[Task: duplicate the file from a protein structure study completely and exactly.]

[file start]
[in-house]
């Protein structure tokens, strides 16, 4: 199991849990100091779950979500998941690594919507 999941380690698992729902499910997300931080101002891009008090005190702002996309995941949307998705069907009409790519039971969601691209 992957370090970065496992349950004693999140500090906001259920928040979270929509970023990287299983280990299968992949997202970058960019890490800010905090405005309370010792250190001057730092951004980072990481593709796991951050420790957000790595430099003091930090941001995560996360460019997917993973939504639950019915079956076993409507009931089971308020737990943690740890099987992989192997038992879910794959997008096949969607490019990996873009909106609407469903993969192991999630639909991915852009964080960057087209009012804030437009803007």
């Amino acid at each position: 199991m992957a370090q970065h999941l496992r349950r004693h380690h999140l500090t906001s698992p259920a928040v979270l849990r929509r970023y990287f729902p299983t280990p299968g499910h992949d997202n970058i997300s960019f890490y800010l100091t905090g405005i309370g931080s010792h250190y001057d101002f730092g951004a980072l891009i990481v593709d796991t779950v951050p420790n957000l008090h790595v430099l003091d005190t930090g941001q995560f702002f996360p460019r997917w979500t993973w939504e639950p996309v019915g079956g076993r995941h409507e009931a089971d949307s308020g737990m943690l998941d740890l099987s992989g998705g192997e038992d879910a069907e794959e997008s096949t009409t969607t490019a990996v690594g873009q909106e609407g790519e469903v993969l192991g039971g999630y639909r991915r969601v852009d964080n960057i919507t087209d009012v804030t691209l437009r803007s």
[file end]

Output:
[in-house]
């Protein structure tokens, strides 16, 4: 199991849990100091779950979500998941690594919507 999941380690698992729902499910997300931080101002891009008090005190702002996309995941949307998705069907009409790519039971969601691209 992957370090970065496992349950004693999140500090906001259920928040979270929509970023990287299983280990299968992949997202970058960019890490800010905090405005309370010792250190001057730092951004980072990481593709796991951050420790957000790595430099003091930090941001995560996360460019997917993973939504639950019915079956076993409507009931089971308020737990943690740890099987992989192997038992879910794959997008096949969607490019990996873009909106609407469903993969192991999630639909991915852009964080960057087209009012804030437009803007």
């Amino acid at each position: 199991m992957a370090q970065h999941l496992r349950r004693h380690h999140l500090t906001s698992p259920a928040v979270l849990r929509r970023y990287f729902p299983t280990p299968g499910h992949d997202n970058i997300s960019f890490y800010l100091t905090g405005i309370g931080s010792h250190y001057d101002f730092g951004a980072l891009i990481v593709d796991t779950v951050p420790n957000l008090h790595v430099l003091d005190t930090g941001q995560f702002f996360p460019r997917w979500t993973w939504e639950p996309v019915g079956g076993r995941h409507e009931a089971d949307s308020g737990m943690l998941d740890l099987s992989g998705g192997e038992d879910a069907e794959e997008s096949t009409t969607t490019a990996v690594g873009q909106e609407g790519e469903v993969l192991g039971g999630y639909r991915r969601v852009d964080n960057i919507t087209d009012v804030t691209l437009r803007s």